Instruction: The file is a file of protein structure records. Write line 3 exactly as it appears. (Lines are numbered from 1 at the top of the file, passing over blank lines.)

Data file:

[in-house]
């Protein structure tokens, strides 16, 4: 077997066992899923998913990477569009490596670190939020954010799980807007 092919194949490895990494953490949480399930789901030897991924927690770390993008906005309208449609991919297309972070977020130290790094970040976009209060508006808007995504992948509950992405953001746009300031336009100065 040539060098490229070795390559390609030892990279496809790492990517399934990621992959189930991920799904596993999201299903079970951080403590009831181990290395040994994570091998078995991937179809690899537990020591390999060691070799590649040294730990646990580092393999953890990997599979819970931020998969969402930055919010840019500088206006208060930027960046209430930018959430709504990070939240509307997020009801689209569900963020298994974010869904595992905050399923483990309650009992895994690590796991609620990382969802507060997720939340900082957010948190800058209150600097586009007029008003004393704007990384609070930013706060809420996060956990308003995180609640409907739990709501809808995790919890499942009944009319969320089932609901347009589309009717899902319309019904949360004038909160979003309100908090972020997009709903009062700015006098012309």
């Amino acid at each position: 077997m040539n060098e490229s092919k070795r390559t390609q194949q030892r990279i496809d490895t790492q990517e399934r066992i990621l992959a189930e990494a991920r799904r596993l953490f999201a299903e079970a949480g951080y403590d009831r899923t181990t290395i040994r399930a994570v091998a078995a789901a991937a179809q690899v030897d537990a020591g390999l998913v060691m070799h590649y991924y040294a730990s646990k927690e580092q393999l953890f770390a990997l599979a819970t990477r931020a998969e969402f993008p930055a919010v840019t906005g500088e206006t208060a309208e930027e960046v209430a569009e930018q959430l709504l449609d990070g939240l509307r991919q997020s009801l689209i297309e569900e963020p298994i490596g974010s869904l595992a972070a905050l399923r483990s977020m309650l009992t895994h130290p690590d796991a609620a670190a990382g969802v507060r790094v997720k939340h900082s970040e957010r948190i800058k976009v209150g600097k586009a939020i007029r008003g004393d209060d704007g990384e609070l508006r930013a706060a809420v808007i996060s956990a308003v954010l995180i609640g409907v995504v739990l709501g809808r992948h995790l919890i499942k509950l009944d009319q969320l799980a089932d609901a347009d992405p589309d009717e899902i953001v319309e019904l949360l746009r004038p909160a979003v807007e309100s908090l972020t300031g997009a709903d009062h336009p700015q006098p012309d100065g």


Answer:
């Amino acid at each position: 077997m040539n060098e490229s092919k070795r390559t390609q194949q030892r990279i496809d490895t790492q990517e399934r066992i990621l992959a189930e990494a991920r799904r596993l953490f999201a299903e079970a949480g951080y403590d009831r899923t181990t290395i040994r399930a994570v091998a078995a789901a991937a179809q690899v030897d537990a020591g390999l998913v060691m070799h590649y991924y040294a730990s646990k927690e580092q393999l953890f770390a990997l599979a819970t990477r931020a998969e969402f993008p930055a919010v840019t906005g500088e206006t208060a309208e930027e960046v209430a569009e930018q959430l709504l449609d990070g939240l509307r991919q997020s009801l689209i297309e569900e963020p298994i490596g974010s869904l595992a972070a905050l399923r483990s977020m309650l009992t895994h130290p690590d796991a609620a670190a990382g969802v507060r790094v997720k939340h900082s970040e957010r948190i800058k976009v209150g600097k586009a939020i007029r008003g004393d209060d704007g990384e609070l508006r930013a706060a809420v808007i996060s956990a308003v954010l995180i609640g409907v995504v739990l709501g809808r992948h995790l919890i499942k509950l009944d009319q969320l799980a089932d609901a347009d992405p589309d009717e899902i953001v319309e019904l949360l746009r004038p909160a979003v807007e309100s908090l972020t300031g997009a709903d009062h336009p700015q006098p012309d100065g």